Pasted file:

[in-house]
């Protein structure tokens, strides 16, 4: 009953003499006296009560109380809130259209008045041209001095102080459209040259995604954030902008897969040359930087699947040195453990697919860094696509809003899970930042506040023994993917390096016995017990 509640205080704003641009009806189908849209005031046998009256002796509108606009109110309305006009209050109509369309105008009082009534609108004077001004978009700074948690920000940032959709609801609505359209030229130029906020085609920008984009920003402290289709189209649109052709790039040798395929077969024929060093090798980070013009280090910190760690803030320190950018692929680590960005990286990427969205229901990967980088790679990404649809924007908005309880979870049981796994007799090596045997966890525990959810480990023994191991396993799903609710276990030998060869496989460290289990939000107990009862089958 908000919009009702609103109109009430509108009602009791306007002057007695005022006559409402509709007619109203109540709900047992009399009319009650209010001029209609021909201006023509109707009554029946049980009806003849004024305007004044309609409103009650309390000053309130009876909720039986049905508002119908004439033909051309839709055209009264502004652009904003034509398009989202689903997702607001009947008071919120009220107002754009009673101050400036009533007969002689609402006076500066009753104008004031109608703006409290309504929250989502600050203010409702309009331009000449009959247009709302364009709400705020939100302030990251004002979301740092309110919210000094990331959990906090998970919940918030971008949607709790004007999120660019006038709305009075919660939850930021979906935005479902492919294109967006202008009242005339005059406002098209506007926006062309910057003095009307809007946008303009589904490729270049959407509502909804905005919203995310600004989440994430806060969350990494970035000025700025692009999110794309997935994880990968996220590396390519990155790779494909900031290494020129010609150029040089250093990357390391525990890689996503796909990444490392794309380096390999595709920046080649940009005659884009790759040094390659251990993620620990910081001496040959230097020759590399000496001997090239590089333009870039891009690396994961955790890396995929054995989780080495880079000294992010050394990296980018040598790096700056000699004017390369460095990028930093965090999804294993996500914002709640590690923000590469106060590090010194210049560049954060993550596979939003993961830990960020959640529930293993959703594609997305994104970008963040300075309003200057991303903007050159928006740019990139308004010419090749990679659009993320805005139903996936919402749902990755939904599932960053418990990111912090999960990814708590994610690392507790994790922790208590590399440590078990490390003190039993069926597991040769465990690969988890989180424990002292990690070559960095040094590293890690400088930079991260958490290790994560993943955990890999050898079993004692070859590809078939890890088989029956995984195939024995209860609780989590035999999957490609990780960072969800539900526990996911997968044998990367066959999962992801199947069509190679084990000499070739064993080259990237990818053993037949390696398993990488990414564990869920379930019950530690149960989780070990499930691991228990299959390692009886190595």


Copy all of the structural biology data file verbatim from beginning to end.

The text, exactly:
[in-house]
């Protein structure tokens, strides 16, 4: 009953003499006296009560109380809130259209008045041209001095102080459209040259995604954030902008897969040359930087699947040195453990697919860094696509809003899970930042506040023994993917390096016995017990 509640205080704003641009009806189908849209005031046998009256002796509108606009109110309305006009209050109509369309105008009082009534609108004077001004978009700074948690920000940032959709609801609505359209030229130029906020085609920008984009920003402290289709189209649109052709790039040798395929077969024929060093090798980070013009280090910190760690803030320190950018692929680590960005990286990427969205229901990967980088790679990404649809924007908005309880979870049981796994007799090596045997966890525990959810480990023994191991396993799903609710276990030998060869496989460290289990939000107990009862089958 908000919009009702609103109109009430509108009602009791306007002057007695005022006559409402509709007619109203109540709900047992009399009319009650209010001029209609021909201006023509109707009554029946049980009806003849004024305007004044309609409103009650309390000053309130009876909720039986049905508002119908004439033909051309839709055209009264502004652009904003034509398009989202689903997702607001009947008071919120009220107002754009009673101050400036009533007969002689609402006076500066009753104008004031109608703006409290309504929250989502600050203010409702309009331009000449009959247009709302364009709400705020939100302030990251004002979301740092309110919210000094990331959990906090998970919940918030971008949607709790004007999120660019006038709305009075919660939850930021979906935005479902492919294109967006202008009242005339005059406002098209506007926006062309910057003095009307809007946008303009589904490729270049959407509502909804905005919203995310600004989440994430806060969350990494970035000025700025692009999110794309997935994880990968996220590396390519990155790779494909900031290494020129010609150029040089250093990357390391525990890689996503796909990444490392794309380096390999595709920046080649940009005659884009790759040094390659251990993620620990910081001496040959230097020759590399000496001997090239590089333009870039891009690396994961955790890396995929054995989780080495880079000294992010050394990296980018040598790096700056000699004017390369460095990028930093965090999804294993996500914002709640590690923000590469106060590090010194210049560049954060993550596979939003993961830990960020959640529930293993959703594609997305994104970008963040300075309003200057991303903007050159928006740019990139308004010419090749990679659009993320805005139903996936919402749902990755939904599932960053418990990111912090999960990814708590994610690392507790994790922790208590590399440590078990490390003190039993069926597991040769465990690969988890989180424990002292990690070559960095040094590293890690400088930079991260958490290790994560993943955990890999050898079993004692070859590809078939890890088989029956995984195939024995209860609780989590035999999957490609990780960072969800539900526990996911997968044998990367066959999962992801199947069509190679084990000499070739064993080259990237990818053993037949390696398993990488990414564990869920379930019950530690149960989780070990499930691991228990299959390692009886190595």